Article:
On Sunday evening, former FBI director James Comey gave a much-anticipated interview to ABC’s George Stephanopoulos as part of the promotion for his upcoming book, A Higher Loyalty, and everyone was eager to see if Comey would finally divulge damning information about his time spent working with the Trump administration.
In the interview, Comey discusses Trump, the Mueller investigation, the 2016 election, some recollections of his childhood, and even mentions the rumored “pee tape” (don’t get too excited, he doesn’t know if it exists). With so much to cover, it’s not surprising that ABC had to edit down the original interview from five hours to one hour.
During the interview, however, Stephanopoulos touched on a topic which has engrossed many Americans as of late: the possible (albeit unlikely) impeachment of Donald Trump. When asked for his opinion on the matter, Comey gave a surprising answer.
“I’ll give you a strange answer,” Comey replied. “I hope not because I think impeaching and removing Donald Trump from office would let the American people off the hook and have something happen indirectly that I believe they’re duty bound to do directly.”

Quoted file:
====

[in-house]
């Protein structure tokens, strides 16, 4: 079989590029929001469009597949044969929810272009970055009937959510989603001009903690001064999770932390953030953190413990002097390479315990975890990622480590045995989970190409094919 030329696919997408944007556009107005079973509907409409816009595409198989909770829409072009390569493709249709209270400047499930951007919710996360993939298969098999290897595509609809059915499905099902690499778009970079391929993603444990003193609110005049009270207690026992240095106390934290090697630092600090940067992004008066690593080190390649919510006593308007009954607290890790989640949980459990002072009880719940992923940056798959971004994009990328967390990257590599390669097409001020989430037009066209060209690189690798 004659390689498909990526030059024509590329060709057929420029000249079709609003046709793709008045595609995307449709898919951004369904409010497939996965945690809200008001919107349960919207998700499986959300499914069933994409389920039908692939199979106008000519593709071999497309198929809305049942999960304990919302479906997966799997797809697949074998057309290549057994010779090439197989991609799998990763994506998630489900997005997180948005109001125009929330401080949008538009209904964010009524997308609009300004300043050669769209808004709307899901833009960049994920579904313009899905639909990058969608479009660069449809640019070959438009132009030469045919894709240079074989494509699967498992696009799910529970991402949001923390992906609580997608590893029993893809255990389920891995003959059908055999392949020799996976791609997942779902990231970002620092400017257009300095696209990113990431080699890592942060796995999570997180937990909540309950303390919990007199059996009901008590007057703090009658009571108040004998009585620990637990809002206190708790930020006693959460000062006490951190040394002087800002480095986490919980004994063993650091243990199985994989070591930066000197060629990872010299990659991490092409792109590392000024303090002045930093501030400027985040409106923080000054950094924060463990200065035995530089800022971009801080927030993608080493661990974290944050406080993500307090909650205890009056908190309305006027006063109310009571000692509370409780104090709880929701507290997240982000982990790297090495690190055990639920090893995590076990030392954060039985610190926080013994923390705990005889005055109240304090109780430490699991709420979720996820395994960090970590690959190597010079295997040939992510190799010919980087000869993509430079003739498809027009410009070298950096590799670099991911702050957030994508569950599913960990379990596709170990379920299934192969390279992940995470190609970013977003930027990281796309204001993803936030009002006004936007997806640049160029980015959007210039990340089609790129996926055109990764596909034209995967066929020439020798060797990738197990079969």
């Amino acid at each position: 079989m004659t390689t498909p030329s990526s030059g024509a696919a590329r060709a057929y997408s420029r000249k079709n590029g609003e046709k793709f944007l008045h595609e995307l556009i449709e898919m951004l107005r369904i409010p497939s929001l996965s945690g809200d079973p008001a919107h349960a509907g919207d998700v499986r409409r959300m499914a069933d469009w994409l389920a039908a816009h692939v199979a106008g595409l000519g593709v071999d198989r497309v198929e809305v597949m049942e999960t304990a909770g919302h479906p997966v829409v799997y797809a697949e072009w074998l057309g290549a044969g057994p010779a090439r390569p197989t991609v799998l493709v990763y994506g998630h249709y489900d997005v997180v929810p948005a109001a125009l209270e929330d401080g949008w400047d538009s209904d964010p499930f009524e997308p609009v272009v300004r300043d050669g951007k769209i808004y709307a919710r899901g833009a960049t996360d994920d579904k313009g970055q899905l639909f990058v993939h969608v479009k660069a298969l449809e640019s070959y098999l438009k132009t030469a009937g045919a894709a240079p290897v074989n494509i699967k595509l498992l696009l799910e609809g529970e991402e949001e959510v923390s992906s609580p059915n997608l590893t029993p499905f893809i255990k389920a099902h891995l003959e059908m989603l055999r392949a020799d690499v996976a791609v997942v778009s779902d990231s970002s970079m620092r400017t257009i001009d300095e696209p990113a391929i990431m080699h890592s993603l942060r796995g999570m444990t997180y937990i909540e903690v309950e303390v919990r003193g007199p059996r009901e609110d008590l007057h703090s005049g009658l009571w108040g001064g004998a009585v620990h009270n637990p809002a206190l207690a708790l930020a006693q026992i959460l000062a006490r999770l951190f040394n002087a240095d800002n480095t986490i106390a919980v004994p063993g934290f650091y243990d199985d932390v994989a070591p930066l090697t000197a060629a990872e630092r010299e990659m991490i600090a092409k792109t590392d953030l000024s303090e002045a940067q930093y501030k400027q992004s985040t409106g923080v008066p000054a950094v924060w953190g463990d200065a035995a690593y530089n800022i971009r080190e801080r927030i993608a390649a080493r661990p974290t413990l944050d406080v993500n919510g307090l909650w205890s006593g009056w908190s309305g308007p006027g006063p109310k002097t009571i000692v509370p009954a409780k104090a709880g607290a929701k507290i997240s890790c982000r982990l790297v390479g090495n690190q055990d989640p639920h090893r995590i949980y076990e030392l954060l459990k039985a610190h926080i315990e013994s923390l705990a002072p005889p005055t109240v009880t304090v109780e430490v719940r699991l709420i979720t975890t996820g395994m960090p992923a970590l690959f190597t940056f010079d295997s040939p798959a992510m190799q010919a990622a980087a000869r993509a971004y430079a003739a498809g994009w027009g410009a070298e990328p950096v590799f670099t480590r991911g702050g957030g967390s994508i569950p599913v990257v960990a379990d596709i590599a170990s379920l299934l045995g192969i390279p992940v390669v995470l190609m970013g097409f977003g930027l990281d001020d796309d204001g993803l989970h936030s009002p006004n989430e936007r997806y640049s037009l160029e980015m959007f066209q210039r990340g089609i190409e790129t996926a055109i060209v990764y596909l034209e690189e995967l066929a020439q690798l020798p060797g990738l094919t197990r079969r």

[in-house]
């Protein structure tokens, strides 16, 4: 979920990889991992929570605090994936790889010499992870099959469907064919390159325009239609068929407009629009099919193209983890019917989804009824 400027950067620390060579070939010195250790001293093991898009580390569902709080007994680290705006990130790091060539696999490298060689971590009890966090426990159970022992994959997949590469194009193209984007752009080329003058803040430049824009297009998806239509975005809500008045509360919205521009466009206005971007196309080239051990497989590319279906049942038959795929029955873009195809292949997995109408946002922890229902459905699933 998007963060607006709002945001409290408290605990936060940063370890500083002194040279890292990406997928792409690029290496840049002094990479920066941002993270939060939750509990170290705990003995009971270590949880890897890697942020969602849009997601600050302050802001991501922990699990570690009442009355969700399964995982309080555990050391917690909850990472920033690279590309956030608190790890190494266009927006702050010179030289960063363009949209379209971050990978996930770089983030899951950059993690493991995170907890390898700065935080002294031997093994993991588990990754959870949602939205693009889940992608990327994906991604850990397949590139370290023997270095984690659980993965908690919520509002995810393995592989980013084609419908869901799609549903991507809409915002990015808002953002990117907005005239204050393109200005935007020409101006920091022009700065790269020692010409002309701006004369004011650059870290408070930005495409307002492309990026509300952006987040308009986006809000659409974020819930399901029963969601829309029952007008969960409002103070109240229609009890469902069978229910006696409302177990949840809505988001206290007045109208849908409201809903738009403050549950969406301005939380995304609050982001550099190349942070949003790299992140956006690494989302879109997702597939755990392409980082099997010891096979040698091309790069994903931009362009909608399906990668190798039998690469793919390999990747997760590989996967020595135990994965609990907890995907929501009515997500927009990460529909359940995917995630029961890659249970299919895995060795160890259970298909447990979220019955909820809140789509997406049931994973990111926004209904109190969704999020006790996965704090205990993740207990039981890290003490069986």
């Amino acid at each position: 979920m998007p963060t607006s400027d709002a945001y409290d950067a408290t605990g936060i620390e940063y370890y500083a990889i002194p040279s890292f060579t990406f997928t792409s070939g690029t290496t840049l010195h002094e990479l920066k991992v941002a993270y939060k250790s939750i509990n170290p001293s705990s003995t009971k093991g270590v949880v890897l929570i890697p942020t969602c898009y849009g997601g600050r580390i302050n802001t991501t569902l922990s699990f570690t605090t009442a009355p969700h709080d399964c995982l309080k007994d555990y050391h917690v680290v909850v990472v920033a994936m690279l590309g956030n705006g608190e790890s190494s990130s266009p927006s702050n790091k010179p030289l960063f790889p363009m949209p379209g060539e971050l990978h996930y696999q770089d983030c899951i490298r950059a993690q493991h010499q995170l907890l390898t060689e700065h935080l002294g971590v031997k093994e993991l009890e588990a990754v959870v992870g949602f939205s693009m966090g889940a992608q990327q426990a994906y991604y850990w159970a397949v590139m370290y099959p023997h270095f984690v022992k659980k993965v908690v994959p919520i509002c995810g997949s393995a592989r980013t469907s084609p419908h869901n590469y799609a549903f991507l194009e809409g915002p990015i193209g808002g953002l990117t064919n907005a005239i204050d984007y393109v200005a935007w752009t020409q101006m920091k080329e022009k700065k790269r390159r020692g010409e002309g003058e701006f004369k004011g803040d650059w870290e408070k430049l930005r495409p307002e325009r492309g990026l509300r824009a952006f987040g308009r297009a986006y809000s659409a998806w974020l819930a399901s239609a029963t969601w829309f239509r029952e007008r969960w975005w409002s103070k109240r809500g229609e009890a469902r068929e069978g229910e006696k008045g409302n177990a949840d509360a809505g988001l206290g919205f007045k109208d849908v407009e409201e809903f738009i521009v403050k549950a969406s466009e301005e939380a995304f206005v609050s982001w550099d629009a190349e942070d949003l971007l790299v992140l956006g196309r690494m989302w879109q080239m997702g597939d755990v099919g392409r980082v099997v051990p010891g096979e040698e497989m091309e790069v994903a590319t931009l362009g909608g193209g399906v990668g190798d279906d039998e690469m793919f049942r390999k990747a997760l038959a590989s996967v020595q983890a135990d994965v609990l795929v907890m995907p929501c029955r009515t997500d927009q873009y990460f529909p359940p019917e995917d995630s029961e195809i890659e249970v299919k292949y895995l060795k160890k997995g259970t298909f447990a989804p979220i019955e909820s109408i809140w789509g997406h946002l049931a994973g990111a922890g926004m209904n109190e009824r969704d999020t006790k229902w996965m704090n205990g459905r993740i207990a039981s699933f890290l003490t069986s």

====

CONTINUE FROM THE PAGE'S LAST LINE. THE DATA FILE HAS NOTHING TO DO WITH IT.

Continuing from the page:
However, Comey does believe that, if Americans are unhappy with the current presidential regime, they should “stand up and go to the voting booth and vote their values” during election years rather than impeaching someone they themselves elected.
“We’ll fight about guns,” he added. “We’ll fight about taxes. We’ll fight about all those other things down the road. But you cannot have, as president of the United States, someone who does not reflect the values that I believe Republicans treasure and Democrats treasure and Independents treasure. That is the core of this country. That’s our foundation. And so impeachment, in a way, would short-circuit that.”
As someone who was fired by Trump, you’d think Comey would be eager to see Trump “fired” by the American people. (Plus, it would be such a poetic throwback to his days on The Apprentice.) However, Comey’s answer also reminds us all that we have a personal responsibility when choosing our representatives — and that, if we choose to vote out of spite, we can’t be surprised if we subsequently get less than stellar results.
“As a citizen, I think we owe it to each other to get off the couch and think about what unites us.”